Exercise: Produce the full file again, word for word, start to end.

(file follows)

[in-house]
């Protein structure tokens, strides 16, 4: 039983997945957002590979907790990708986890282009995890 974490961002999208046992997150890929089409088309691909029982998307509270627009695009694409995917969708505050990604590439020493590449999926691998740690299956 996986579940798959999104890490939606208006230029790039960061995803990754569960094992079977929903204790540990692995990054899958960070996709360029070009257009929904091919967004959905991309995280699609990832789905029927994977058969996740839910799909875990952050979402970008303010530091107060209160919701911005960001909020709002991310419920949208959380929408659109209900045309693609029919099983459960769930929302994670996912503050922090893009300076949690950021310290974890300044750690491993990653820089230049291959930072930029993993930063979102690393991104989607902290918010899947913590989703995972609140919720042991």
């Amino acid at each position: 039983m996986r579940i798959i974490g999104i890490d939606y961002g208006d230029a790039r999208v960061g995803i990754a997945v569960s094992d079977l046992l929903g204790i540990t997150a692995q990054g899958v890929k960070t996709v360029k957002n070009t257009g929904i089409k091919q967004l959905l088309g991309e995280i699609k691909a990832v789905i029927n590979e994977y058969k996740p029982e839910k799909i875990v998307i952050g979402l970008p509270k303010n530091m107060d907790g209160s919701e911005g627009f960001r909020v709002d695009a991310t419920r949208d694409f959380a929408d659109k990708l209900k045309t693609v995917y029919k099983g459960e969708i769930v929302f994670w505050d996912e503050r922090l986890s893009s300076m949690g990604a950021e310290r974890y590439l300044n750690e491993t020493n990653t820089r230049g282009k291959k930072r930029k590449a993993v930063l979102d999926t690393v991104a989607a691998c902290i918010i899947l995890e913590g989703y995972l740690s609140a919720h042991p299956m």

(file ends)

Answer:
[in-house]
């Protein structure tokens, strides 16, 4: 039983997945957002590979907790990708986890282009995890 974490961002999208046992997150890929089409088309691909029982998307509270627009695009694409995917969708505050990604590439020493590449999926691998740690299956 996986579940798959999104890490939606208006230029790039960061995803990754569960094992079977929903204790540990692995990054899958960070996709360029070009257009929904091919967004959905991309995280699609990832789905029927994977058969996740839910799909875990952050979402970008303010530091107060209160919701911005960001909020709002991310419920949208959380929408659109209900045309693609029919099983459960769930929302994670996912503050922090893009300076949690950021310290974890300044750690491993990653820089230049291959930072930029993993930063979102690393991104989607902290918010899947913590989703995972609140919720042991």
């Amino acid at each position: 039983m996986r579940i798959i974490g999104i890490d939606y961002g208006d230029a790039r999208v960061g995803i990754a997945v569960s094992d079977l046992l929903g204790i540990t997150a692995q990054g899958v890929k960070t996709v360029k957002n070009t257009g929904i089409k091919q967004l959905l088309g991309e995280i699609k691909a990832v789905i029927n590979e994977y058969k996740p029982e839910k799909i875990v998307i952050g979402l970008p509270k303010n530091m107060d907790g209160s919701e911005g627009f960001r909020v709002d695009a991310t419920r949208d694409f959380a929408d659109k990708l209900k045309t693609v995917y029919k099983g459960e969708i769930v929302f994670w505050d996912e503050r922090l986890s893009s300076m949690g990604a950021e310290r974890y590439l300044n750690e491993t020493n990653t820089r230049g282009k291959k930072r930029k590449a993993v930063l979102d999926t690393v991104a989607a691998c902290i918010i899947l995890e913590g989703y995972l740690s609140a919720h042991p299956m």